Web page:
EGU21-15113
https://doi.org/10.5194/egusphere-egu21-15113
EGU General Assembly 2021
© Author(s) 2021. This work is distributed under
the Creative Commons Attribution 4.0 License.

Direct Numerical Simulation of  turbulent canopy flow

Ganapati Sahoo1,8, Soumak Bhattacharjee2, Andrey Debolsky3,4,5, Evgeny Kadanstev8,6, Evgeny Mortikov3,4,7, Rahul Pandit2, and Timo Vesala8
Ganapati Sahoo et al.
  • 1Department of Mathematics and Statistics, Faculty of Science, University of Helsinki, Finland (ganapati.sahoo@helsinki.fi)
  • 2Department of Physics, Indian Institute of Science, Bangalore, India
  • 3Lomonosov Moscow State University, Moscow, Russia
  • 4Moscow Center for Fundamental and Applied Mathematics, Moscow, Russia
  • 5A.M. Obukhov Institute of Atmospheric Physics RAS, Moscow, Russia
  • 6Finnish Meteorological Institute, Helsinki, Finland
  • 7Marchuk Institute of Numerical Mathematics RAS, Moscow, Russia
  • 8Institute for Atmospheric and Earth System Research/Physics, Faculty of Science, University of Helsinki, Finland

Turbulent flows within and above urban and vegetative canopies in the atmospheric boundary layer have profound implications for a variety of important problems in  agricultural  and urban meteorology, such as the spreading of pollens and pollutants. We study such turbulence via Direct Numerical Simulations (DNSs), by using the code developed in (2019 Mortikov),  in which there is a closed channel between two parallel walls and a canopy of constant areal density profile on the lower wall. We impose periodic boundary conditions in the horizontal directions and a no-slip impenetrable boundary condition in the wall-normal direction. For the canopy, we use different formulations of the Forchheimer drag. We assess the role of the canopy on the turbulent flow. In particular, we show the influence of added drag on the mean profiles, balance equations of the second-order moments, and the local anisotropy of the flow.

We observe that the turbulence transport profile undergoes an abrupt transition at the canopy top and transfer of energy from the roughness sublayer above the canopy to inside the canopy.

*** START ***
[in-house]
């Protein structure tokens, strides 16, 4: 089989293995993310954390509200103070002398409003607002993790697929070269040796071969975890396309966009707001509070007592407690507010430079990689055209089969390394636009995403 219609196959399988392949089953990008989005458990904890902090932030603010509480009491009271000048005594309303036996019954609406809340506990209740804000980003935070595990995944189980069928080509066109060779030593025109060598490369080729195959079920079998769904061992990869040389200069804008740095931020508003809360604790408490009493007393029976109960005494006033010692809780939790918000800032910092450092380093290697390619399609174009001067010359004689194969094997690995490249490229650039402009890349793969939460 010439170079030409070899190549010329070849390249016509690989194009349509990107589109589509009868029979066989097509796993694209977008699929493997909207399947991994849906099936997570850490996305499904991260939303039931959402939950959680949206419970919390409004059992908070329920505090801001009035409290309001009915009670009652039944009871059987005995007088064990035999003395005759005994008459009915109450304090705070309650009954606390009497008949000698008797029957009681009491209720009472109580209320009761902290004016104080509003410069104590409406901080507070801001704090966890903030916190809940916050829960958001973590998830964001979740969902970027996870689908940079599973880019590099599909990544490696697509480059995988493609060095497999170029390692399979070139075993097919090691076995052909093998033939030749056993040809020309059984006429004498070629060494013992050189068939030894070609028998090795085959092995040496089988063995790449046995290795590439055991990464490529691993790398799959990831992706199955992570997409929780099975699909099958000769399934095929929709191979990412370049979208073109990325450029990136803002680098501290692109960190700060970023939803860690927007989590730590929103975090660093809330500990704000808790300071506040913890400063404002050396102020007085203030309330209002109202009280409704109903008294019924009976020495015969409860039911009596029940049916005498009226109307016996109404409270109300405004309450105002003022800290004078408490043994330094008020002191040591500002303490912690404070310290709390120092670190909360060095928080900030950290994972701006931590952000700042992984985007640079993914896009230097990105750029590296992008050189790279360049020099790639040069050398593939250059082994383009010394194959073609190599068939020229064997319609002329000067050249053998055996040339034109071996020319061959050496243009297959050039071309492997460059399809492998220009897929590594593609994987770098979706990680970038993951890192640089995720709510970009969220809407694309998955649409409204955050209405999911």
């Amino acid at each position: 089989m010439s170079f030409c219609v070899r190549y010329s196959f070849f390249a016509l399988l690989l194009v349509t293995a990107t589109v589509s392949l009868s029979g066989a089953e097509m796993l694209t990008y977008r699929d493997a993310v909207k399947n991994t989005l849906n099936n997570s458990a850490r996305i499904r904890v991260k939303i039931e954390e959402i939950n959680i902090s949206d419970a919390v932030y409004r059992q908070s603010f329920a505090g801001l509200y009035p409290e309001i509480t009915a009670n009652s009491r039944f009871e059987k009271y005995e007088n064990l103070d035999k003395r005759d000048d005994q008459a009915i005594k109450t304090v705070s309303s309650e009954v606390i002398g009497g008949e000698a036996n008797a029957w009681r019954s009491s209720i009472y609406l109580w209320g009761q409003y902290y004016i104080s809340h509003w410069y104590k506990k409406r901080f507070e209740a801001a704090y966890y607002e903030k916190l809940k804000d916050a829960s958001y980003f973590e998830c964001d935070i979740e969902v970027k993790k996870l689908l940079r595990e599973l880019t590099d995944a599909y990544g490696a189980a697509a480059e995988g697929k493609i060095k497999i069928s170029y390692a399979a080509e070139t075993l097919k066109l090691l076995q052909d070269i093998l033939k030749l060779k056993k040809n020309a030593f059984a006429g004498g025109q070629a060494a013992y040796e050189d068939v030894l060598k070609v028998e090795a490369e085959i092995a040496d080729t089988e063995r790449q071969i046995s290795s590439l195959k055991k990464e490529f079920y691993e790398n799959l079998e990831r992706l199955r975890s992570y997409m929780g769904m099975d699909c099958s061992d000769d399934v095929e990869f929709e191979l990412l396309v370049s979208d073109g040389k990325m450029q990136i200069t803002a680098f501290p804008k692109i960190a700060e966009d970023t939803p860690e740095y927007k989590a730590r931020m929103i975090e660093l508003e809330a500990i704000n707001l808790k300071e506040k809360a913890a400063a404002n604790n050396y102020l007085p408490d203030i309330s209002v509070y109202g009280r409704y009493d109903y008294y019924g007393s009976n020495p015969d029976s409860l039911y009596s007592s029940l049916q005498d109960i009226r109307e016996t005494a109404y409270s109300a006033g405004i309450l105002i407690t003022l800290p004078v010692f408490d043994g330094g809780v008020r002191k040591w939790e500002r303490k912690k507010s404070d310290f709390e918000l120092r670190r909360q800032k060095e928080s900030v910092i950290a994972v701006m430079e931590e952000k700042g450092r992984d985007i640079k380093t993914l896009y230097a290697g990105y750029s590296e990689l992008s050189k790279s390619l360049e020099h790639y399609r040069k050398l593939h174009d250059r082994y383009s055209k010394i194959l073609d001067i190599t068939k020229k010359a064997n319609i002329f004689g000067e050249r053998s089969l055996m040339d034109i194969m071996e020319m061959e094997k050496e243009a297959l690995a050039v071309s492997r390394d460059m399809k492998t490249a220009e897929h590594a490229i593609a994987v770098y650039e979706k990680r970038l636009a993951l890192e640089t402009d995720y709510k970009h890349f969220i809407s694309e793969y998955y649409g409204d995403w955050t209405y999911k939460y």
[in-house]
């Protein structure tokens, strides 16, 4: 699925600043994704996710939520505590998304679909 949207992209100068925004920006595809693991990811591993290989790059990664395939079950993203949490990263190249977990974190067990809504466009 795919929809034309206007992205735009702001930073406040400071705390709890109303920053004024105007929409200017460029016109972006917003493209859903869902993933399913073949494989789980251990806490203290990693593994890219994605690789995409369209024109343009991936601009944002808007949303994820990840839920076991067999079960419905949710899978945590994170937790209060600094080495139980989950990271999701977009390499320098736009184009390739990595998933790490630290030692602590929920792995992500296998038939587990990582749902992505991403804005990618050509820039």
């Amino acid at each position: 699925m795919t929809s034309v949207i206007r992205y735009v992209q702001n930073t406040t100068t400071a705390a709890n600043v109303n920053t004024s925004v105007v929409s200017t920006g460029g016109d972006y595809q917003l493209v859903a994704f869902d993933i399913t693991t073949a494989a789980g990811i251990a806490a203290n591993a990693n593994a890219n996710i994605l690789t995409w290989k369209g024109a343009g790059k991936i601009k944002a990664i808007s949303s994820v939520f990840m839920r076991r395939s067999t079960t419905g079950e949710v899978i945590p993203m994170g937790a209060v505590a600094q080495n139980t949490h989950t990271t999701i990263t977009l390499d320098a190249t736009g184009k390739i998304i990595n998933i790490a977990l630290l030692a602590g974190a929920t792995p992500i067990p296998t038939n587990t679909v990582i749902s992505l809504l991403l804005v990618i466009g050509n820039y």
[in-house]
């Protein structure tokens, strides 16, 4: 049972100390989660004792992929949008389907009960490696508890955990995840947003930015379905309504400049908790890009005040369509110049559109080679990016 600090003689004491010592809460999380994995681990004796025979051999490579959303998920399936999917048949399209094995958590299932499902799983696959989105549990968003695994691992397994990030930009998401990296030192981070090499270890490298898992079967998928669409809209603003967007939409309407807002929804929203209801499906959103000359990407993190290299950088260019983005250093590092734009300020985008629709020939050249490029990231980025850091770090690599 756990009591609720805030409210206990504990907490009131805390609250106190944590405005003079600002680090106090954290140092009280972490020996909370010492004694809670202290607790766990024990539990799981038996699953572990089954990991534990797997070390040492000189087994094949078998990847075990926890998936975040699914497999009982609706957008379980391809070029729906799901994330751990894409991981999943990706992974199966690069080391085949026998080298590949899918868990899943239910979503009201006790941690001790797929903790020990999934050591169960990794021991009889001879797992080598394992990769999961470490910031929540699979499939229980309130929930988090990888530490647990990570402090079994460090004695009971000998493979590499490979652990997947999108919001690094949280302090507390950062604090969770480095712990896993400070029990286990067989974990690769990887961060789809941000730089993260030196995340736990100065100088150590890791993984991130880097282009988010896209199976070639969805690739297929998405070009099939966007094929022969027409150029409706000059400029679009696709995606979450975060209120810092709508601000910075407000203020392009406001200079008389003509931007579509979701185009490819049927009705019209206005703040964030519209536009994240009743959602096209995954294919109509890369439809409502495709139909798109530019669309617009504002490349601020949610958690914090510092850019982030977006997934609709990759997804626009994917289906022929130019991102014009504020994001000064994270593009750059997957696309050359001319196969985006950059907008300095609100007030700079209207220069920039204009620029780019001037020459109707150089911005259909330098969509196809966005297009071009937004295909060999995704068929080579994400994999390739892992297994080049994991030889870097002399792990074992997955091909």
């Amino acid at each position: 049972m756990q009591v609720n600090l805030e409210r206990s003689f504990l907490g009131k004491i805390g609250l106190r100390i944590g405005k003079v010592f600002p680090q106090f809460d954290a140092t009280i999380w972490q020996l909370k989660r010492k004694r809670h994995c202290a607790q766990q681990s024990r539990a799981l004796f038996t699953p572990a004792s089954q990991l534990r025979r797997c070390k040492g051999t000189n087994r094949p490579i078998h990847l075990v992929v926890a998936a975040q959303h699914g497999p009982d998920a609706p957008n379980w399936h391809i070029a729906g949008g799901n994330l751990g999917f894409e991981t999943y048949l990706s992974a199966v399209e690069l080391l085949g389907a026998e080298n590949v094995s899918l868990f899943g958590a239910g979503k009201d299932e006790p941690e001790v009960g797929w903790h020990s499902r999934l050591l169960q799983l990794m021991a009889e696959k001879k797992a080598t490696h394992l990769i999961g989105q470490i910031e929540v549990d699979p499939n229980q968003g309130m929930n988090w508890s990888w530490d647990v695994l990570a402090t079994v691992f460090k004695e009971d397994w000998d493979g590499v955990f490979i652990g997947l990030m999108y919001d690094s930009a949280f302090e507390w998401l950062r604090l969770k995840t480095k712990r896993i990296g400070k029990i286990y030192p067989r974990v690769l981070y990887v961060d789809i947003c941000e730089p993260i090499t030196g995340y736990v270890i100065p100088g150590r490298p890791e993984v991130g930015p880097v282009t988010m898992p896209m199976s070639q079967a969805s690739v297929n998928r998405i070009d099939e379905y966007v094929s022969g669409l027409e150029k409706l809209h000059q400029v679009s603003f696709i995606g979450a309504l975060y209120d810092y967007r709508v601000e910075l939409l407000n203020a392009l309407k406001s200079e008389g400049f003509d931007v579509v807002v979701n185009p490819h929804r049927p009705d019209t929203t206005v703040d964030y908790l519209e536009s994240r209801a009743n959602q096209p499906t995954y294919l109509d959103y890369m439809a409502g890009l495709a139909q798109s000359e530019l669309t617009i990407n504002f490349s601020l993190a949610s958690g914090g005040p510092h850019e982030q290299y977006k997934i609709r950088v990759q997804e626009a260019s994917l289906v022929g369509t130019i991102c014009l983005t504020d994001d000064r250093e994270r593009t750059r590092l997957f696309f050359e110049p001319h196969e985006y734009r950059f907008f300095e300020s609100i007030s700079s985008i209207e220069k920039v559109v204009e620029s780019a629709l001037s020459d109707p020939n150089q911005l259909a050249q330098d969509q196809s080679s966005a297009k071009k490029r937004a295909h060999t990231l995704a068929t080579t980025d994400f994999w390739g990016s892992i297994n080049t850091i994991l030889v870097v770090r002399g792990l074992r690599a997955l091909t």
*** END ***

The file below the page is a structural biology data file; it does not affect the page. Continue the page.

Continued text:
The pressure-strain correlation removes energy from the wall-normal fluctuations, which has the least share of the turbulent kinetic energy and distributes it among the other components in the bulk of the canopy. In the inertial range, within and above the canopy, the energy spectra for the streamwise component is steeper than the spanwise and the wall-normal components and is closer to the Kolmogorov -5/3 spectrum as observed in the eddy covariance measurements in the roughness sublayer (2020 Bhattacharjee).

We thank the DST, CSIR (India), SERC (IISc) for computational resources, the AtMath Collaboration at the University of Helsinki, and ICOS by University of Helsinki for their support. This study was also partially funded by RFBR project number 20-05-00776.

Reference

2019, Mortikov, E. V., Glazunov, A. V., & Lykosov, V. N. Numerical study of plane Couette flow: turbulence statistics and the structure of pressure–strain correlations, Russian Journal of Numerical Analysis and Mathematical Modelling, 34(2), 119-132. doi: https://doi.org/10.1515/rnam-2019-0010.

2020, Bhattacharjee S., Pandit R., Vesala T., Mammarella I., Katul G., and Sahoo G. Anisotropy and multifractal analysis of turbulent velocity and temperature in the roughness sublayer of a forested canopy, arXiv:2010.04194.

How to cite: Sahoo, G., Bhattacharjee, S., Debolsky, A., Kadanstev, E., Mortikov, E., Pandit, R., and Vesala, T.: Direct Numerical Simulation of  turbulent canopy flow, EGU General Assembly 2021, online, 19–30 Apr 2021, EGU21-15113, https://doi.org/10.5194/egusphere-egu21-15113, 2021.

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